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Trombone Glissando

The trombone glissando (or gliss) is an idiomatic and frequently used technique that is often
misunderstood by composers. Possible glisses are limited by the range encompassed by the 7 slide
positions within a single partial of the harmonic series. If the start and end notes are in two different
partials, there will be a break in the gliss. The chart below shows the partials of the harmonic series for
each slide position, followed by the range limit for glisses that will be smooth and connected.

The following glisses would work:

These would not:

rev. 2015-07-20

© 2002 Dale Sorensen

Trombone Glissando – 2

If a gliss doesn’t work (as in Example 1 below), the performer will play it by glissing up to a note partway,
and then quickly moving the slide to the same note in an alternate position before continuing on to the
final note (Examples 2 and 3). In these cases, the slide switch causes a break in the gliss.




Glissando notation
Although it is not uncommon to see a gliss written out chromatically (as in Example 4 below), it is really
only necessary to notate the first and last notes (as in Examples 5 and 6). A gliss may be notated with a
squiggly line or a straight line, with or without the word ‘gliss’ or ‘glissando’. The following examples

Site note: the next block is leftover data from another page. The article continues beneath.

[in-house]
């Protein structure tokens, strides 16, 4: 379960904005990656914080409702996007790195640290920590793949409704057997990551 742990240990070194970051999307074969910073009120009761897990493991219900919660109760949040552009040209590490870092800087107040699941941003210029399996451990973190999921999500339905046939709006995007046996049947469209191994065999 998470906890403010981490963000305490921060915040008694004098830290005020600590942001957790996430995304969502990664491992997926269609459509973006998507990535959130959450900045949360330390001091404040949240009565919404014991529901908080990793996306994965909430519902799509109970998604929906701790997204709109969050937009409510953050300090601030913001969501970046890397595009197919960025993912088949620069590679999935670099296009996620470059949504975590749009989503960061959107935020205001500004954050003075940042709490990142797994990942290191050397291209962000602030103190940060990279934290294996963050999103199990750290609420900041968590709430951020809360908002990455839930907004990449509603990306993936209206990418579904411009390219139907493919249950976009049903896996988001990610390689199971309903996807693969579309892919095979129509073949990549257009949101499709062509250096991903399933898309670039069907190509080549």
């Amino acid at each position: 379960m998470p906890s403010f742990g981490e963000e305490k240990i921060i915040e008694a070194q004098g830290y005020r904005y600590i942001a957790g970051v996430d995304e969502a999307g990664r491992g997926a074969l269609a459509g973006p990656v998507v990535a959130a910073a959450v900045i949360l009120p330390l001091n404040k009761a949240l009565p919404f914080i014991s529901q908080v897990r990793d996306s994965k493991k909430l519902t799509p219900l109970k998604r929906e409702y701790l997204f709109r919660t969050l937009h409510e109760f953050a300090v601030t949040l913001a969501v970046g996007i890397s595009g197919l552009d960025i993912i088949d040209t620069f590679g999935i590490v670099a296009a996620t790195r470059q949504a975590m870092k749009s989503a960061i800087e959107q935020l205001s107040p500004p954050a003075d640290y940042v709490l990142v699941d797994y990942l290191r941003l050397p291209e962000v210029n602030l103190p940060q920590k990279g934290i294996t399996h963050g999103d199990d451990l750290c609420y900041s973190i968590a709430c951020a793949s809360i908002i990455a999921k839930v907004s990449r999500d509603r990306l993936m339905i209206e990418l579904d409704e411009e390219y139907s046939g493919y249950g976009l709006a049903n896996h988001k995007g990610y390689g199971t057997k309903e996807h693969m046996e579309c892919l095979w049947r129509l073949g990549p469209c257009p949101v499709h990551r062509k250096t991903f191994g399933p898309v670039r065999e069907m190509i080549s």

show three different ways of notating exactly the same thing:




If you want a long, slow gliss, simply write the rhythmic value for the length you want. For example, if
you want a gliss to extend over 4 beats, write a whole note with a gliss to the next note.

If you want a shorter gliss that begins only at the end of a long note, indicate which beat you want it to
start on. For example, if you want the gliss to start on beat 4, notate it this way:

If the gliss is to begin or end on the subdivision of a beat, you can notate it this way:

Below are four types of glisses with non-specific beginning or ending pitches, and which are common in
jazz music. Example 7 is a scoop (a short, fast gliss up to a specific note); Example 8 is a short fall-off (a
gliss down from a specific note); Example 9 is a long fall-off; Example 10 is a doit (a gliss up from a
specific note, usually played as a rip, or fast lip slur, through several higher partials).


rev. 2015-07-20




© 2002 Dale Sorensen

Trombone Glissando – 3

Additional glissandos using the valve (F-attachment)
Most classical tenor trombonists use an instrument equipped with a valve (or F-attachment), which is
operated by the left thumb. Valve notes follow the same pattern of overtones for each slide position.
Eliminating those partials which provide no additional options, the following chart shows the additional
range of possible glisses that can be obtained by using the valve:


There are only 6 slide positions available with the valve.
The 1st partial (pedal) notes are extremely low for tenor trombonists, and could realistically only
be expected to be performed by very advanced players (or bass trombonists).